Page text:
Surrogacy: Begotten or Made?

In 2010, the last year with data available, there were about 859 reported in vitro cycles initiated using a gestational surrogate in the United States.[i] Each year since 2007 the number of IVF cycles using a gestational surrogate has increased with the practice becoming more widely known and socially accepted.[ii]  These numbers, though, are underreported since the data only reflect surrogacy initiated through IVF and only take into account IVF clinics that are members of the Society of Assisted Reproductive Technology.

There are many terms floating around in connection with surrogacy.  For purposes here, traditional surrogacy represents surrogacy initiated through artificial insemination and use of the surrogate’s gametes.  Gestational surrogacy differs from this for it typically involves IVF using the contacting parent’s gametes or the gametes of a donor.

Further still, I will be speaking only of altruistic surrogacy (surrogacy wherein the surrogate is not compensated for the child to whom she has given birth, but may be compensated for medical expenses and gestational services rendered) as opposed to commercial surrogacy (compensation for all of the above including payment for the child).

One common argument against surrogacy is that it makes a strange or unnatural familial unit.  For example, the surrogate may be the biological grandmother or aunt of the child or the surrogate may not be any relation to the family at all.  This, then, places the child in the awkward situation of not knowing whom s/he should consider his/her mother.

Another argument against surrogacy is that it works best when the surrogate mother is emotionally detached from the baby so that after the birth she is able to hand the child over to the contracting parents with no or reduced emotional difficulty.  The obvious problem with this, though, is that this is not healthy for the child in utero to have an emotionally detached mother.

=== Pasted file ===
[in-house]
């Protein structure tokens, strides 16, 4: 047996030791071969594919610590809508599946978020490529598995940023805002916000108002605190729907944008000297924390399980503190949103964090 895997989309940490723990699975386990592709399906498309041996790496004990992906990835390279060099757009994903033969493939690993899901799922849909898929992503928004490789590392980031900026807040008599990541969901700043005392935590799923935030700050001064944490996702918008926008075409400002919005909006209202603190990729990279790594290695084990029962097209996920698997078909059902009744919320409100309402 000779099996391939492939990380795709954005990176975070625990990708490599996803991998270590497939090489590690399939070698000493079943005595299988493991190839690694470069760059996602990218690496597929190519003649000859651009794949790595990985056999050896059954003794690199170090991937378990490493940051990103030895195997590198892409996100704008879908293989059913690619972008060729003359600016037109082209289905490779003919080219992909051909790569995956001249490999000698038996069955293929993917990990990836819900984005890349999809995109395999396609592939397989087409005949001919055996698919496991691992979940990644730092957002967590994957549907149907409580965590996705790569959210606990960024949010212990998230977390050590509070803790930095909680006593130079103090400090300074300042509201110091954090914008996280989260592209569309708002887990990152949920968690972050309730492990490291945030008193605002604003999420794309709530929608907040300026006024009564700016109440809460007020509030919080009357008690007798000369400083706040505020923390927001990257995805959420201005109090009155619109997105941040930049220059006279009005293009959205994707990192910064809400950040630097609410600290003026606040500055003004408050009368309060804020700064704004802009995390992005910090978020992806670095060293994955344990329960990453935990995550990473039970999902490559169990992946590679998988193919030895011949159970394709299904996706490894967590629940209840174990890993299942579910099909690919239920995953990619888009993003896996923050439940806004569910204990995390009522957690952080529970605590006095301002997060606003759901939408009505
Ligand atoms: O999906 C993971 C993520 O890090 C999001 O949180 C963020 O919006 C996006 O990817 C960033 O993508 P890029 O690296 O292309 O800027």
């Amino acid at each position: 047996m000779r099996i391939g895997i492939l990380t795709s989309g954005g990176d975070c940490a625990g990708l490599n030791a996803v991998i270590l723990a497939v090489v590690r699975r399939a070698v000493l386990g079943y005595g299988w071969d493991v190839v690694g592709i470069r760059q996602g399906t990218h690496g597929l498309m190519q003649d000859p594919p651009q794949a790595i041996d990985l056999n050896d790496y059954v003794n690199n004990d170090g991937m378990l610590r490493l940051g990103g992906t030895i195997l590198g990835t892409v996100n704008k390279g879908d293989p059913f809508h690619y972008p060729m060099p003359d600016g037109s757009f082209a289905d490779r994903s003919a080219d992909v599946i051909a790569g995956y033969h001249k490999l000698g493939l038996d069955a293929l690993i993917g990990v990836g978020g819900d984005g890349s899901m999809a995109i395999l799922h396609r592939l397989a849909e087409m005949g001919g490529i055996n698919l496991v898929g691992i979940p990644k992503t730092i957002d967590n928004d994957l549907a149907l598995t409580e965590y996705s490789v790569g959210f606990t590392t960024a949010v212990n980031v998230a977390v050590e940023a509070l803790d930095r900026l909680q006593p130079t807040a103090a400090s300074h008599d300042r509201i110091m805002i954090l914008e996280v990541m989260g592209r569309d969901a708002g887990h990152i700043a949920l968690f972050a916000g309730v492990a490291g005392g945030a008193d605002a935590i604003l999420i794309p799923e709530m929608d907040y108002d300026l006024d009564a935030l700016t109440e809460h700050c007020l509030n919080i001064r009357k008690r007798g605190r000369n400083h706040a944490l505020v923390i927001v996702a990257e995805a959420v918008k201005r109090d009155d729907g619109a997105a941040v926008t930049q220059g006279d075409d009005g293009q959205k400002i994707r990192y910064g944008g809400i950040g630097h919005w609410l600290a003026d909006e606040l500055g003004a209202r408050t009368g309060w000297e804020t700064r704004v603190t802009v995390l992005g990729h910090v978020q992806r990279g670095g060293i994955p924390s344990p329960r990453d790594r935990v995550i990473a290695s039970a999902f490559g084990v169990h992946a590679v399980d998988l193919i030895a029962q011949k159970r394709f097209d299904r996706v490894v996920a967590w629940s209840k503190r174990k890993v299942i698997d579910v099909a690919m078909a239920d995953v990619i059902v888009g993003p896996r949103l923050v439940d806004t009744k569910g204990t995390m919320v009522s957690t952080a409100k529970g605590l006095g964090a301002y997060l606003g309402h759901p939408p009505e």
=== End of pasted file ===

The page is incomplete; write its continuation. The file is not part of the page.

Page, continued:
Finally, opponents of surrogacy view this arrangement as a violation of the one-flesh relationship.  That is, the familial unit is corrupted when gametes and/or wombs of other individuals are used to produce a child.

These are all functional arguments commonly used against surrogacy.  The problem, however, is that all of these arguments could be applied to adoption.

Adoption confuses the familial unit especially in cases wherein grandparents, parents, aunts, uncles, cousins, etc. are asked to raise a child on behalf of another family member who is unable to parent.  Oftentimes the pregnant woman must detach herself from her child while in utero so that on the day of the adoption she may place him/her with the adoptive family.  Finally adoption most definitely violates the one-flesh relationship because gametes and wombs other than those of the adoptive parents are being used.

No Christian, however, would be willing to argue against adoption.  It is quite the contrary!  The theme of adoption runs through scripture from Old Testament to New.  A short list of examples include people such as: Moses, Esther, Jesus, and last but not least, those of us Gentiles who have been grafted in.

So what do we do when our own arguments against surrogacy preclude adoption?

The fundamental difference between surrogacy and adoption is children who are made versus those who are begotten.  Children made are those who have been solicited by a contracting couple.  Those begotten have been conceived free from solicitation of another woman’s womb, gametes, or another man’s sperm.  It is here, in the distinction of begotten and made, that arguments against surrogacy should lie.  (It is important to note that children retain their dignity and continue to image God no matter the circumstances under which they were conceived.)

To make the distinction more clear, adoptive parents receive their child as a gift—a gift that does not have to be fashioned by them or fashioned to be like them genetically.  Contracting parents, on the other hand, accept their child as a product built to their specifications.

Solicitation, on the outside, may not appear problematic because the contracting parents clearly and desperately want the child.  However, is being wanted the greatest good or even what is best for the child?  Children made through these artificial means have a compromised right to an open future.  Adoptive parents, on the other hand, accept their adopted child for who they are instead of determining from the beginning who they should be.


[i] “Clinic Summary Report,” Society for Assisted Reproductive Technologies, accessed January 24, 2013,
[ii] Ibid.